‘Here today to say no more’

Published 2:20 pm Thursday, July 5, 2018

Participants from the Heart of Virginia and through Virginia-based organizations first gathered at Wilck’s Lake Island for a presentation, then held a march up and down Main Street to protest against the Farmville Detention Center and similar Immigration Customs and Enforcement (ICE) offices throughout the commonwealth.

While many of the participants from Sunday’s event were from outside the region, members of the Heart of Virginia, including representatives of the Prince Edward County Democratic Committee and the Charlotte County Democratic Committee were present and participated in the march.

Event Organizer Emily Patton, with activist organization March Forward Virginia, said the group did not want to meet at the facility itself to respect families who are visiting loved ones in the facility.

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She also said the town provided this venue as an option and did not present one closer to the main street area itself.

Patton asked people who have been activists since the 1960s, 70s, 80s, 90s, after 9/11 and after the 2016 election to stand. People applauded.

Protests throughout the United States have developed following an announcement from Attorney General of the United States Jeff Sessions that would allow children to be separated from their parents crossing the Southwest border, among other enforcement measures for illegal immigration. Concerns about ICE facilities persisted following the executive order that reversed the separation of families.

ICE is one of three departments in the Department of Homeland Security (DHS). The DHS and ICE were created in response to the attacks that took place Sept. 11, 2001.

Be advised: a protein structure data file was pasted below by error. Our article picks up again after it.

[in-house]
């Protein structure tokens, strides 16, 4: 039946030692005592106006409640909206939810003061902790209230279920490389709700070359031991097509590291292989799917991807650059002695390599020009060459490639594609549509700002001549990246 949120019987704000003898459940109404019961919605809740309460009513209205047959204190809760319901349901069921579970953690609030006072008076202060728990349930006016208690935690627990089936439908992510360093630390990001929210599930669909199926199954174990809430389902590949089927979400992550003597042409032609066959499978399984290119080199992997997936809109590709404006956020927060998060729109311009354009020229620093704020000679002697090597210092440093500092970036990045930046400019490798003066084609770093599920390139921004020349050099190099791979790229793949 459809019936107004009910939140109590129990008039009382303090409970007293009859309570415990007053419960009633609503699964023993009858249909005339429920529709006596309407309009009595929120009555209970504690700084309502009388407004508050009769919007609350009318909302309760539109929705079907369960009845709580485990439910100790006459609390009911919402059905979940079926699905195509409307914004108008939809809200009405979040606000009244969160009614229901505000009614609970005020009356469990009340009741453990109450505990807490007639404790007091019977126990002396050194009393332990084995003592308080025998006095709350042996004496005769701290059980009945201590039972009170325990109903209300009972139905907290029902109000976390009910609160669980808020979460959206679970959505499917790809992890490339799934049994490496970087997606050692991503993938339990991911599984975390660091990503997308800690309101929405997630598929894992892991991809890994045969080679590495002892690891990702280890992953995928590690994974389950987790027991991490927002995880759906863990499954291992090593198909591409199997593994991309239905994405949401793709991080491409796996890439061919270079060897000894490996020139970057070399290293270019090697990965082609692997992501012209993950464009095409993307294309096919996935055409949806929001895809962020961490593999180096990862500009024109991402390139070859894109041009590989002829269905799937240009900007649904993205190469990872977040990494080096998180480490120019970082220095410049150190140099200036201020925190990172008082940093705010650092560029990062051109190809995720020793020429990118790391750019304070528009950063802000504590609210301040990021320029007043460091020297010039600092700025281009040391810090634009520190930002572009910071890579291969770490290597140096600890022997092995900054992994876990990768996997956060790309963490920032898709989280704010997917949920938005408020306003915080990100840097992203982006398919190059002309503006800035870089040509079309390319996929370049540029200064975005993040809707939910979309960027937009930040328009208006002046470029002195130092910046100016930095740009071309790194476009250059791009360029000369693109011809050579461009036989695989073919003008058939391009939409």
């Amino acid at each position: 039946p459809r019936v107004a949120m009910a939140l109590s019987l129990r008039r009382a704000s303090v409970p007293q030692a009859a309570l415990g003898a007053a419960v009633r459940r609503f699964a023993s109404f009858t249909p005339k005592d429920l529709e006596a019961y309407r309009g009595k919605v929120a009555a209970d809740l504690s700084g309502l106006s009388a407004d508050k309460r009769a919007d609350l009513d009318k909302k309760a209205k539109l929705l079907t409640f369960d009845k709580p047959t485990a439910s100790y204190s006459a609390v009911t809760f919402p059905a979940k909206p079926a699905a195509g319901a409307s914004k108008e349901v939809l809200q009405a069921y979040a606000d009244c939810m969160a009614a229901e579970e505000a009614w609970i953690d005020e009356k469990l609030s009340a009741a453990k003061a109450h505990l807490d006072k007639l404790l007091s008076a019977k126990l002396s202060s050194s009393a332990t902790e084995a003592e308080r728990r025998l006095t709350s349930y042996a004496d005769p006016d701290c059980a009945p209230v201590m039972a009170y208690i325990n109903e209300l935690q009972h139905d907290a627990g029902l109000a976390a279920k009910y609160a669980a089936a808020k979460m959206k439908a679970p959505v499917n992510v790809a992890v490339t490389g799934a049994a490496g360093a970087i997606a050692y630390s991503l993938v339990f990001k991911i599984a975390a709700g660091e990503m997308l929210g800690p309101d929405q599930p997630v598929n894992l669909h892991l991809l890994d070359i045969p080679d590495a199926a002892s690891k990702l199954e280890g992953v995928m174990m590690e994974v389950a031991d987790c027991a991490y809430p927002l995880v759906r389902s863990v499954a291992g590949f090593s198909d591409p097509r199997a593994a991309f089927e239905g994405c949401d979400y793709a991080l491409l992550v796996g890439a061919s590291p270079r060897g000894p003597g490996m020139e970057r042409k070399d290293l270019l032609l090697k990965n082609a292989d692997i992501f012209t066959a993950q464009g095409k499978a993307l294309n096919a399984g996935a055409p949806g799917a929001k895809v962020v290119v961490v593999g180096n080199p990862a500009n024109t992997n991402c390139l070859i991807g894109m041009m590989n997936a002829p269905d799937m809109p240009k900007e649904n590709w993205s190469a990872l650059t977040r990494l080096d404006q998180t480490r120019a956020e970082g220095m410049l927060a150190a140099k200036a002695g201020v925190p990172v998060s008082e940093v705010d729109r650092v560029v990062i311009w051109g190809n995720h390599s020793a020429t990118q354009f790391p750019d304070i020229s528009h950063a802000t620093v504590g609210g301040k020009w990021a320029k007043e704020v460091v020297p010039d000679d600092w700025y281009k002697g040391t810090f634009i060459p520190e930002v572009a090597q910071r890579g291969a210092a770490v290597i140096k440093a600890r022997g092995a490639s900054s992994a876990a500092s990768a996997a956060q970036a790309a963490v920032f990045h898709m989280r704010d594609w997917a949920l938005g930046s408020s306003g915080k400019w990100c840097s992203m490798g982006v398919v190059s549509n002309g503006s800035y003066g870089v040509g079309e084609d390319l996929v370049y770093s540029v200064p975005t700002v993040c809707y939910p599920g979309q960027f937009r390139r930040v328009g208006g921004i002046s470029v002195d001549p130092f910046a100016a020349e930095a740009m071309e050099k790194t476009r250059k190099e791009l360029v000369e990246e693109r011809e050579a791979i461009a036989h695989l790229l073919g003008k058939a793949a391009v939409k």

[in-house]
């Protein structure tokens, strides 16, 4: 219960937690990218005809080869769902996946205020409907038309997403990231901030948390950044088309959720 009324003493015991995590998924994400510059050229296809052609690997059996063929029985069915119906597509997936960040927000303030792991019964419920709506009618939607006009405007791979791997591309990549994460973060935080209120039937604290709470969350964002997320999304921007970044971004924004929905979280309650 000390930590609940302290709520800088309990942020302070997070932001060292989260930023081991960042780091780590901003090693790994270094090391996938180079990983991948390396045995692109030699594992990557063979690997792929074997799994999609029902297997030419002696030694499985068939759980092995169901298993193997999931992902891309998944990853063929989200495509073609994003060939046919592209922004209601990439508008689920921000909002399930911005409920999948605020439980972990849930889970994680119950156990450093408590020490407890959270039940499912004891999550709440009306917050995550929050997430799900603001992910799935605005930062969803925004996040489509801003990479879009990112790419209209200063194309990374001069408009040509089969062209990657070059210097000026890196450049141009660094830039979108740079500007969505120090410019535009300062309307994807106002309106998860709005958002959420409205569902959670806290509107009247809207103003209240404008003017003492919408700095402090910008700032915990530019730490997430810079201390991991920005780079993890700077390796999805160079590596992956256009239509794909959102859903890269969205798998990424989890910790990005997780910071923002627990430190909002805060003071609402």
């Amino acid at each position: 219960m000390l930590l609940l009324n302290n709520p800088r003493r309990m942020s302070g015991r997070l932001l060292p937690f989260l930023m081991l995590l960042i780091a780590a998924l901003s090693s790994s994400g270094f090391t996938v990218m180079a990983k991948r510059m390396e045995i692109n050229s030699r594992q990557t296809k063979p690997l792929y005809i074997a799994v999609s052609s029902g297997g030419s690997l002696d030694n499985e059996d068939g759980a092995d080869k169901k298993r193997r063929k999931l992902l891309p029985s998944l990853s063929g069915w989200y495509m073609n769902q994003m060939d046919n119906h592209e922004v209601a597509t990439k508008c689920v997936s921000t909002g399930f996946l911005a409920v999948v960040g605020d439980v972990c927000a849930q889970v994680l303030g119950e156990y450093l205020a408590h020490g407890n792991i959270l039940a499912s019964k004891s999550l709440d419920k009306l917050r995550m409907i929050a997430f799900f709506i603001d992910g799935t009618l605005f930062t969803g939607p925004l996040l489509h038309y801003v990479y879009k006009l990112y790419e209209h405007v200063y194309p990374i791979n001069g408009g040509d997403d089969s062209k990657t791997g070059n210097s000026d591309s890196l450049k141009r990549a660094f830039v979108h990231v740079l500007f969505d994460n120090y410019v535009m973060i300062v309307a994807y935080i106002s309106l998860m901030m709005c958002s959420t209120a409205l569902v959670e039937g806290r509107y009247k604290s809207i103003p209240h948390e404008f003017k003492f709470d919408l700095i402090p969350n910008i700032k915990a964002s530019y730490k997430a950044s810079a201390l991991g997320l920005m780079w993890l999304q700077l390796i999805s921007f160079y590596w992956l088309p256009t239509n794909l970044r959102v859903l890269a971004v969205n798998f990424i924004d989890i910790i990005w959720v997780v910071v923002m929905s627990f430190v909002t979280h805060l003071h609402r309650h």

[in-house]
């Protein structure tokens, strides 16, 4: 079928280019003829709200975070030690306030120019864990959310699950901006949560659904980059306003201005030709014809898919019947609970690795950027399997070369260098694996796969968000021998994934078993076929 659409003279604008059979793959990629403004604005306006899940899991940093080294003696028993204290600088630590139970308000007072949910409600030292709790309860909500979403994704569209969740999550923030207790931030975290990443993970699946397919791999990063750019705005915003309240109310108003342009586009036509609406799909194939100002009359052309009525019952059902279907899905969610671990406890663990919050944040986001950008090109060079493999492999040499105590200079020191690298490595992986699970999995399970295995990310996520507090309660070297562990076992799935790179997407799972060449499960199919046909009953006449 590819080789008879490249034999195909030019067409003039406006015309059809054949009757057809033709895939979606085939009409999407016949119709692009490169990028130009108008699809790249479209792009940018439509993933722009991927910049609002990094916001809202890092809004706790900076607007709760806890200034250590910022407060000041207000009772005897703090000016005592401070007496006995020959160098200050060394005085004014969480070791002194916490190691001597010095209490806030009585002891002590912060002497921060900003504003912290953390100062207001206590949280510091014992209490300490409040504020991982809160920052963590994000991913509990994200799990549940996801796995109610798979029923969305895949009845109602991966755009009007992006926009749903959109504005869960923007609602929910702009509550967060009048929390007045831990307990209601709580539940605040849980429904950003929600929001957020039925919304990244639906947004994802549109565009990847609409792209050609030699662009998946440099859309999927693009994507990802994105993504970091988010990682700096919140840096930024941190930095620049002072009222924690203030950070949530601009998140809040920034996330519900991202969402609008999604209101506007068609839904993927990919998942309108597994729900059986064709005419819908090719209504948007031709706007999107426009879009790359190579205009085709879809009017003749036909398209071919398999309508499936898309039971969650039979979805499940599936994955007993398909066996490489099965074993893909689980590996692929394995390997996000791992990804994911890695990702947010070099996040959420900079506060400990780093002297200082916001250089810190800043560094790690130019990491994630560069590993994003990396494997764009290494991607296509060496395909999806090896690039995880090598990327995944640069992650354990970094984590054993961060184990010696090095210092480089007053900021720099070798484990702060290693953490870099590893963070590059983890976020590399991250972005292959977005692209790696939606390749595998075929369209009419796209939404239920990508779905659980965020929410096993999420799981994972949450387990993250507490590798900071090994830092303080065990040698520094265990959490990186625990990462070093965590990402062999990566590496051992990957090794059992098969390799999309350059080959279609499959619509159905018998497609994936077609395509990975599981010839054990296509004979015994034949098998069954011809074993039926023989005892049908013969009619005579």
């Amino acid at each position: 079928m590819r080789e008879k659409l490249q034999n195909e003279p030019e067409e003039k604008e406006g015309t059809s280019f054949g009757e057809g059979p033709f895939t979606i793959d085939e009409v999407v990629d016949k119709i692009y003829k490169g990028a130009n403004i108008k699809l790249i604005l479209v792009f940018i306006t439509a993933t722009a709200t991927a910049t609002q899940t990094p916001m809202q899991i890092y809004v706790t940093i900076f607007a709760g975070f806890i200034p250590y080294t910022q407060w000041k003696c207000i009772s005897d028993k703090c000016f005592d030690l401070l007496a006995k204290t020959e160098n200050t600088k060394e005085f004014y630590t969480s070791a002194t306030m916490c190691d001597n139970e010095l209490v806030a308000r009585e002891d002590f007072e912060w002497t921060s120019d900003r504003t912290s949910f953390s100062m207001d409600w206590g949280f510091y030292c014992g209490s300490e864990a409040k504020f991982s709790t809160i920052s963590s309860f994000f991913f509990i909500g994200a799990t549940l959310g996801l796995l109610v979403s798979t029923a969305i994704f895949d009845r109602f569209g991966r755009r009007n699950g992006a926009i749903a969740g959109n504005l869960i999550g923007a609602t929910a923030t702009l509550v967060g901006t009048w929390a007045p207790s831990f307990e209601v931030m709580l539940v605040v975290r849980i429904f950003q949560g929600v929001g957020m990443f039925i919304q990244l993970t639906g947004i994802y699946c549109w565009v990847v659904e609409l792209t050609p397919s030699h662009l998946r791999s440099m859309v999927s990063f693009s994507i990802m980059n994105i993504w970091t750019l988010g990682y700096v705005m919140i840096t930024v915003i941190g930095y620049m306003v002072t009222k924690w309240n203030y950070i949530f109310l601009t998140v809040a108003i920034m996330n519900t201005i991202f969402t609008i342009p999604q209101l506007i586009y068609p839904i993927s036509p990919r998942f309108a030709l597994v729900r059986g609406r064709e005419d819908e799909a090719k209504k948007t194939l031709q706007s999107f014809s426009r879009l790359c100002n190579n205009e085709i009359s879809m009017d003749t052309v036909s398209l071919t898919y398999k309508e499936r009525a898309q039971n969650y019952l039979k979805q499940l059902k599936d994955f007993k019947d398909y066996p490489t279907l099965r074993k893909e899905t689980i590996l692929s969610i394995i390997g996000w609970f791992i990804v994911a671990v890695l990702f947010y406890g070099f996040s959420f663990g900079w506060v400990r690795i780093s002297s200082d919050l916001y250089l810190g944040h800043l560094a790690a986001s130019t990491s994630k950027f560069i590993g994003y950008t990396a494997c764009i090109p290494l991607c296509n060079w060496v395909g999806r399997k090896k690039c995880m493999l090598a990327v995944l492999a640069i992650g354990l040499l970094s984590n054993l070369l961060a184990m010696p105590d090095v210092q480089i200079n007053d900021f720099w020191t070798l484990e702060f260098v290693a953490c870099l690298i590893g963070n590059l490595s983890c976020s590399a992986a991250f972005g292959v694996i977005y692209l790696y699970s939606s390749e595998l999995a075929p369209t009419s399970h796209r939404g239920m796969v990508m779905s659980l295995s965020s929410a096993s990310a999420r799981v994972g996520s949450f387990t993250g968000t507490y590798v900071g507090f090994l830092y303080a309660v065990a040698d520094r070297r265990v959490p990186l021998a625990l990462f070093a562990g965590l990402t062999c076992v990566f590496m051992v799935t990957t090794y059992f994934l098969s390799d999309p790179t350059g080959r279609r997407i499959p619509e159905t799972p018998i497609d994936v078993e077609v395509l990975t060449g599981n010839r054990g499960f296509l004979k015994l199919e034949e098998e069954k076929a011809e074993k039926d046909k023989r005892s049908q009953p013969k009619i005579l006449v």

The goal of Sunday’s protest and similar protests throughout the country is to seek alternatives to ICE, including immigration courts, and to abolish ICE altogether, citing that for-profit entities should not house or profit off of immigrants. This was an issue participants had with the Farmville Detention Center.

Town Manager Gerald Spates confirmed in an earlier interview that the Town of Farmville receives $1 a day for each person detained at the facility and receives a tax base. Spates said he did not know the exact amount but said the amount can be substantial.

The town confirmed that only men are currently held at the facility. There are no women or children.

Spates said the facility has the capacity for 650 people but that the exact amount of people in the facility fluctuates from day to day.

The $21-million facility was built in 2010.

The registered agent of Immigration Centers of America-Farmville LLC is Russell Harper, managing member of Harper Associates, LLC based in Richmond.

The town’s adopted 2018-2019 budget, available on the town website, cites the total revenue from the ICA in a per diem format (meaning the town would receive funds by the day, dependent on the number of people currently detained) coming to $275,000.

“This is absolutely shameful,” Patton said about the center. “Those who are most vulnerable and at risk. Let me be clear. Seeking asylum is not illegal. We know this.”